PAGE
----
By Bel Hernandez
Virtual Reality premiered at Cannes Film Festival May 18th and director/producer Academy Award winners director Alejandro G. Iñárritu and director of photography Emmanuel Lubezki are at the forefront leading a new media form onto the international film festival arena. Their latest Carne Y Arena, is the first VR project to have been accepted at Cannes as an Official Selection.
The dynamic cinematic duo of Iñárritu and Lubezki Carne Y Arena at Cannes is only a six and a half minute tease ahead of its official opening at the Fondazione Prada in Milan in June. Deadline’s Joe Utichi who was one of the select few who will experience the installation of Carne Y Arena at Cannes at the installation housed at the Cannes-Mandelieu airport 20 minutes away from in the town of Mandelieu.
Carne Y Arena takes on the plight of the human conditions of immigrants and refugees, which the filmmakers say are based on true accounts and is described by the filmmakers as: The superficial lines between subject and bystander are blurred and bound together, allowing individuals to walk in a vast space and thoroughly live a fragment of the refugees’ personal journeys. Carne Y Arena employs the highest, never-before-used virtual technology to create a large, multi-narrative light space with human characters.
Utichi relays his virtual reality immersion vividly as he is transported into “…the middle of the desert as a group of migrants attempts a border crossing…men, women, and children, navigating in the almost pitch black, in search of a better life”, surmising the experience as “There is nothing gimmicky about the emotional experience Carne Y Arena offers.” The next best thing to experiencing the installation, which only 1000 people at Cannes will get to do, is to read Utichi’s article.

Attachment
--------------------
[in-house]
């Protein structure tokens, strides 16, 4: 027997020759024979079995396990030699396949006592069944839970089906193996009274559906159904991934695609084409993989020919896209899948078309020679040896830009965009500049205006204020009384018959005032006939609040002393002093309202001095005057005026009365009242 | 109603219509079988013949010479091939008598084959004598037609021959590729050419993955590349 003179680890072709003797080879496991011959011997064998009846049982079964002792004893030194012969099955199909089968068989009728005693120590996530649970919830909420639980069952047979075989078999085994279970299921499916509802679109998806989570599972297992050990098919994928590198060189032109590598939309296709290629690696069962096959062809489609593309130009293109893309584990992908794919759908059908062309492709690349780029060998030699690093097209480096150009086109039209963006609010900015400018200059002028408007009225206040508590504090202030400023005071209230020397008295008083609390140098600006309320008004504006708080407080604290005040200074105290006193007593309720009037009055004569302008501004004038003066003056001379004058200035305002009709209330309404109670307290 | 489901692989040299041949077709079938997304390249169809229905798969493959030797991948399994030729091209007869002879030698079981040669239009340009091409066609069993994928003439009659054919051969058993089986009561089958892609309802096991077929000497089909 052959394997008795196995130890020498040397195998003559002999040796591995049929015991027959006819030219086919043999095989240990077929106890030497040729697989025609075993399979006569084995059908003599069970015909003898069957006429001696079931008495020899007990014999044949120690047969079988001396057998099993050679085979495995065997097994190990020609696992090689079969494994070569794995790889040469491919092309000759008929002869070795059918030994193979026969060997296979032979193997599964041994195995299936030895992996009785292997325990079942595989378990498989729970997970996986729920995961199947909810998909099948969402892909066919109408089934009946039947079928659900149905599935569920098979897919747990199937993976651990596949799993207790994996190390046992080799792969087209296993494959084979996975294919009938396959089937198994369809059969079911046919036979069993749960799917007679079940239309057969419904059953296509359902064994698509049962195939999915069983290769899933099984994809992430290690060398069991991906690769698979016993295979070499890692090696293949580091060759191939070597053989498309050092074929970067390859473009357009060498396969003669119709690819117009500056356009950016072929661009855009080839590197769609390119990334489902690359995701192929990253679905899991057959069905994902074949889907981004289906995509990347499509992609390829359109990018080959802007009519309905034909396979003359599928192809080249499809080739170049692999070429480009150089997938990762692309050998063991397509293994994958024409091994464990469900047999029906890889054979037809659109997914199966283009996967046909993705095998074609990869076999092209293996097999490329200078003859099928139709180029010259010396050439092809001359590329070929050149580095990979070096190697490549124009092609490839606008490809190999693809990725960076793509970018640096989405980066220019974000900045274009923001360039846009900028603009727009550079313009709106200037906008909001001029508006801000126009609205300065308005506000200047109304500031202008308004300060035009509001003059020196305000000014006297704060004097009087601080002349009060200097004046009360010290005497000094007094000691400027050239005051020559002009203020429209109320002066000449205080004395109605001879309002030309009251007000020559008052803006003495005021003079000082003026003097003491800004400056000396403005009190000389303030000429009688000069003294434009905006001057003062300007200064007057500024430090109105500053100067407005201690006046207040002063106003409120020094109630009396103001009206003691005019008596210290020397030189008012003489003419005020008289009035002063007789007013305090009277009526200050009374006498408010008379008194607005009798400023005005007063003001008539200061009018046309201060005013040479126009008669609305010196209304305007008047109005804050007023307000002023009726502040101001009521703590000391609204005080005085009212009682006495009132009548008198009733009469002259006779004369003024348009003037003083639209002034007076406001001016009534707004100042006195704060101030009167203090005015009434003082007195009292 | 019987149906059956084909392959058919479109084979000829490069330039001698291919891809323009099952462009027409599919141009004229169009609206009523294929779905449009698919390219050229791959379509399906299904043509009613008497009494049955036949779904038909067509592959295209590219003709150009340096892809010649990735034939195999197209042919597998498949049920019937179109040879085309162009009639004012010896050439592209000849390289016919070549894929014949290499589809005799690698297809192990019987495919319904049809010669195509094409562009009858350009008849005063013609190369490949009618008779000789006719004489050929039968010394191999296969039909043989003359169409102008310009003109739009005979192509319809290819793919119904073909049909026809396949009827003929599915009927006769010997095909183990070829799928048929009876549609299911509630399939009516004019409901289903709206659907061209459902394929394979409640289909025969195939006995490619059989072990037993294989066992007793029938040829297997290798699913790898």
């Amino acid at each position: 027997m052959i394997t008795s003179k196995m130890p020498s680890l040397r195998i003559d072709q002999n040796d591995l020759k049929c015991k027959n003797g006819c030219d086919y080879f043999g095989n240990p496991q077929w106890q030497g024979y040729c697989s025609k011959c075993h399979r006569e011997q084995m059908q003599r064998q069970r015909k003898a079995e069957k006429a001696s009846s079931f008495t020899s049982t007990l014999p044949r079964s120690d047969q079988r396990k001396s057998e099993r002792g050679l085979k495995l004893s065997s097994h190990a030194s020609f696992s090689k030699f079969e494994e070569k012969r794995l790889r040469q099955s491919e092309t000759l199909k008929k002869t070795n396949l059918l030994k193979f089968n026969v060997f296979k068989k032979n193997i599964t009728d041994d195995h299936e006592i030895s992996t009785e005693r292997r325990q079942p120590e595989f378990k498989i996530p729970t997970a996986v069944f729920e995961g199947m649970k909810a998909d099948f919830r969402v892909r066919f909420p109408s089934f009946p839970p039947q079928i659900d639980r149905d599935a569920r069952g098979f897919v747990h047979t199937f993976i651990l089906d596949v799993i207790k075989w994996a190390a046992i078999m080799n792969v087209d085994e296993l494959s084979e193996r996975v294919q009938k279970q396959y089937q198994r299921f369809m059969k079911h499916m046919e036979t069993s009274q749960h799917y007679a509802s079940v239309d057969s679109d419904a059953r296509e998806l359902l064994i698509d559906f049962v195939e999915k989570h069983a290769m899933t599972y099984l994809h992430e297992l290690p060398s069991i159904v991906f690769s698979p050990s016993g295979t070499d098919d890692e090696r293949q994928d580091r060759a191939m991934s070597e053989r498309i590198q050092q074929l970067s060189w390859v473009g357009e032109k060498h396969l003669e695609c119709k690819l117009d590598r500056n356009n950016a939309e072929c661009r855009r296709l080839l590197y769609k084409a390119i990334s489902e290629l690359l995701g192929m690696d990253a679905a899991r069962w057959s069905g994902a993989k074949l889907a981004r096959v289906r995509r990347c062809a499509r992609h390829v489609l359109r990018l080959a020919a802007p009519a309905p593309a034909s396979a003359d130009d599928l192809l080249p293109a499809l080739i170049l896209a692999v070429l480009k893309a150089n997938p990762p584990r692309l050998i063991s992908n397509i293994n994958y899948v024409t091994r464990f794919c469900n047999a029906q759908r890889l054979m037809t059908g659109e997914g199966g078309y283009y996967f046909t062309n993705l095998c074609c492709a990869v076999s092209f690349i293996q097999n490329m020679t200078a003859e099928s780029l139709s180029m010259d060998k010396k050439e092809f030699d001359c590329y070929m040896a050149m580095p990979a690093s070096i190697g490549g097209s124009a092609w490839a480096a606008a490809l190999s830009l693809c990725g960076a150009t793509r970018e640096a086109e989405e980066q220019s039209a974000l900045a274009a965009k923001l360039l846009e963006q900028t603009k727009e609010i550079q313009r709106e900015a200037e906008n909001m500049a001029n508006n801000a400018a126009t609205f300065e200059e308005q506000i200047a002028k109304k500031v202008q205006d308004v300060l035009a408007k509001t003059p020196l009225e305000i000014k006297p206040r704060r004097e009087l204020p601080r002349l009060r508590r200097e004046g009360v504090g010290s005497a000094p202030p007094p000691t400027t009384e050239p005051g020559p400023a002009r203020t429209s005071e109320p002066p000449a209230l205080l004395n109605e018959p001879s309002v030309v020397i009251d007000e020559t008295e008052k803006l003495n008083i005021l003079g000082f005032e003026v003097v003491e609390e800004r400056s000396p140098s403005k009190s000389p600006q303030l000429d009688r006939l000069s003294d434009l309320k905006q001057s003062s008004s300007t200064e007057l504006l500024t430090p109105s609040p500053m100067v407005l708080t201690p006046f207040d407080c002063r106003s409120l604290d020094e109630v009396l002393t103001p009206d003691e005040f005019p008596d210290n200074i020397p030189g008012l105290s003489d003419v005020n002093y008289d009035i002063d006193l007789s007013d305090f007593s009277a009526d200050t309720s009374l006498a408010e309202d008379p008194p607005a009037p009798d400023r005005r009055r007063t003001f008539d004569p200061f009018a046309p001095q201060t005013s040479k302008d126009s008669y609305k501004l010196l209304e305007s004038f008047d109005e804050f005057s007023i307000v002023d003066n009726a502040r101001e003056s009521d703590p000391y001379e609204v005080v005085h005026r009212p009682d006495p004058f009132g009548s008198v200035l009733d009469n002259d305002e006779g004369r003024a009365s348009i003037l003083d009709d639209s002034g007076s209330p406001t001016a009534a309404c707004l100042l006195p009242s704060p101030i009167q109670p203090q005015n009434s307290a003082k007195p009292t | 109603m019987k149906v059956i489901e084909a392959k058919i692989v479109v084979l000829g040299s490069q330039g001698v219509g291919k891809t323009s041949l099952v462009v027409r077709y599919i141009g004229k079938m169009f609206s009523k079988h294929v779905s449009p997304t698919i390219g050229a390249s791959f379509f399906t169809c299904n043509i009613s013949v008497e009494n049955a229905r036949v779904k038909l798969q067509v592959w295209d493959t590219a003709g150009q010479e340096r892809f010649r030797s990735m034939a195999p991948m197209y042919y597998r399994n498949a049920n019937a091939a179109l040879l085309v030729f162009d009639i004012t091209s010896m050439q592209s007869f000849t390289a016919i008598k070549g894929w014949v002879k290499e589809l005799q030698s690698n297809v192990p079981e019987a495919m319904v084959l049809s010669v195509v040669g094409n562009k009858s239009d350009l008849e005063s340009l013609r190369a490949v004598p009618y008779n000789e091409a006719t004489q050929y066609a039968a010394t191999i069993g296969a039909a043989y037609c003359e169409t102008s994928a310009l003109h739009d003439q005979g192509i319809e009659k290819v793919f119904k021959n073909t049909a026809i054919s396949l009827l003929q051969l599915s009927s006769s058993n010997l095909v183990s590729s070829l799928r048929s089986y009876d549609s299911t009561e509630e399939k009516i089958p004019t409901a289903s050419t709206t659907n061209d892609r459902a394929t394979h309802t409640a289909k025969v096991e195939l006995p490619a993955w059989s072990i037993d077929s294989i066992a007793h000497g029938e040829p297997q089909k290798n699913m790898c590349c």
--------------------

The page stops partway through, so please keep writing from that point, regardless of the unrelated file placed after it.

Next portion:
Iñárritu spent four years interviewing Mexican and Latin American refugees and incorporates their experiences to address the issue of immigration. With Carne Y Arena he wanted to offer the installation visitor literally “walk” in the immigrants’ feet, and to hopefully feel their hearts.
Iñárritu and Lubezki partnered with Mary Parent and Lucasfilm’s ILMxLAB. The project was produced and financed by Legendary Entertainment and Fondazione Prada. The full version of the film will be showing at Milan’s Fondazione Prada from June through December and will transfer to The Los Angeles County Museum of Art in July and the Tlatelolco Museum in Mexico City.
Could Virtual Reality become the future of film? Instead of watching them in a theater…you experience the film being in it!!
On the COOList scale of 1 – 10 this is off the COOOOOOOOList scale!